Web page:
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On the first day of the Conservative Political Action Conference, a panel, moderated by Sabrina Schaeffer of the Independent Women’s Forum, met to discuss what’s next for Common Core. Their conclusion: Common Core will be a very important platform stance in the 2016 election. They are completely right.
With public support for Common Core standards steadily declining, and more and more states pulling out of Common Core, in addition to teachers resigning over the federal standards, attitudes towards a single policy have never been more clear and uniform. Teachers hate having their freedom to teach restricted, parents want their children to be taught, not taught how to take a test, and children want to be treated like individuals, not statistics. Recent protests of the standards and walkouts on Common Core testing have indicated that increasing opposition to Common Core will not be silenced, and will not go away.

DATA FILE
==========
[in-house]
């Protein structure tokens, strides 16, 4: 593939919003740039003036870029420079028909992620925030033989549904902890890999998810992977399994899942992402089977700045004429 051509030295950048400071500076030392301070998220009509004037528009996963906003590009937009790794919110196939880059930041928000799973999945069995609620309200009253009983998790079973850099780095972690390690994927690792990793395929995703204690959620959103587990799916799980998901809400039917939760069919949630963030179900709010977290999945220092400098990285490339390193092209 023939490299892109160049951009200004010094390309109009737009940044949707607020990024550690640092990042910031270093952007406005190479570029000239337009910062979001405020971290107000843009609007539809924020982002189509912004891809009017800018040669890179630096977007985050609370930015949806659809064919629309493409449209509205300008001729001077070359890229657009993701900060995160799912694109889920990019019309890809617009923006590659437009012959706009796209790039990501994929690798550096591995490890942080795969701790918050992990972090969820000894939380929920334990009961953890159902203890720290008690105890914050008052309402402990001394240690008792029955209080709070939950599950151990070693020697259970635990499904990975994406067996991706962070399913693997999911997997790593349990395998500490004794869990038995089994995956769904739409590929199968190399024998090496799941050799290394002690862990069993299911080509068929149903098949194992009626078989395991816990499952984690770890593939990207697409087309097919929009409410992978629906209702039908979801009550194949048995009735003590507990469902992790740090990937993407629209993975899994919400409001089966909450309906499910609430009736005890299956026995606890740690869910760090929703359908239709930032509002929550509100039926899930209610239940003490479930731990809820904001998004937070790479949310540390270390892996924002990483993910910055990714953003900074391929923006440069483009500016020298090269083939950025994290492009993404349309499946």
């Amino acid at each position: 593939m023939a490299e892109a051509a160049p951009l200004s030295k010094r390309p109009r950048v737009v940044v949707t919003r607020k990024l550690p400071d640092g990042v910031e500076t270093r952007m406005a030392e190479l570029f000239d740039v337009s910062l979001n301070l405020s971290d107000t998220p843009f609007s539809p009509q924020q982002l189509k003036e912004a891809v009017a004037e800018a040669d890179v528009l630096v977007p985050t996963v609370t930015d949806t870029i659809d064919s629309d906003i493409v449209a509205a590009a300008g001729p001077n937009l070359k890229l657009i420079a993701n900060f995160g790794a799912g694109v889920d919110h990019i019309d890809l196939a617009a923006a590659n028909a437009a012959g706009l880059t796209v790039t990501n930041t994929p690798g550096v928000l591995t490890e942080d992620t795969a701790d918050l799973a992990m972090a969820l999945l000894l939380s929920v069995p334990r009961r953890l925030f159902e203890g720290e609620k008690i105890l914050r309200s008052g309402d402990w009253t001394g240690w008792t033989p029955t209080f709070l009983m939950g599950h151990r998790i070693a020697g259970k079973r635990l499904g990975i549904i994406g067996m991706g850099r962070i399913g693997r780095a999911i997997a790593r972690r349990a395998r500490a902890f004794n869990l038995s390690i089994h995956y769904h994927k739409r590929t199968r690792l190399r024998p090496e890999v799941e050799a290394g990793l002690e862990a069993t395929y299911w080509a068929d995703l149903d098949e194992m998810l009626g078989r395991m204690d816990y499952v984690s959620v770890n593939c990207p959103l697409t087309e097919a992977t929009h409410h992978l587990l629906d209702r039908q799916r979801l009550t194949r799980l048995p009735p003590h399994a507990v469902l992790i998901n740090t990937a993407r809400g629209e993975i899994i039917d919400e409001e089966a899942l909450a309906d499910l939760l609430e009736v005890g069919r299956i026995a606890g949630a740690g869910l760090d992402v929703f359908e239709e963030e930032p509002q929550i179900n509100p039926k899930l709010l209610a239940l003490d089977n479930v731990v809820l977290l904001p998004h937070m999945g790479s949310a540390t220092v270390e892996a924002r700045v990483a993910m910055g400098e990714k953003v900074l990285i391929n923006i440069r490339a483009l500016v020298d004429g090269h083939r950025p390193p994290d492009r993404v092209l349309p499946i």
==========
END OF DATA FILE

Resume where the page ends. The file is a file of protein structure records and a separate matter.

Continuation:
Many independent voters with their children’s best interests at heart will be looking to 2016 candidates with opposition to Common Core as a major factor in their decision. Voters want a candidate who recognizes that their children and their students have different strengths, learning styles, interests, and abilities. During the panel at CPAC, Emmet McGroarty of the American Principles Project suggested that support of Common Core would be a stance that Hillary Clinton would undoubtedly use against a Republican opponent, making the election extremely difficult to win for the Republican nominee.
Jeb Bush has been vocal about his support for Common Core.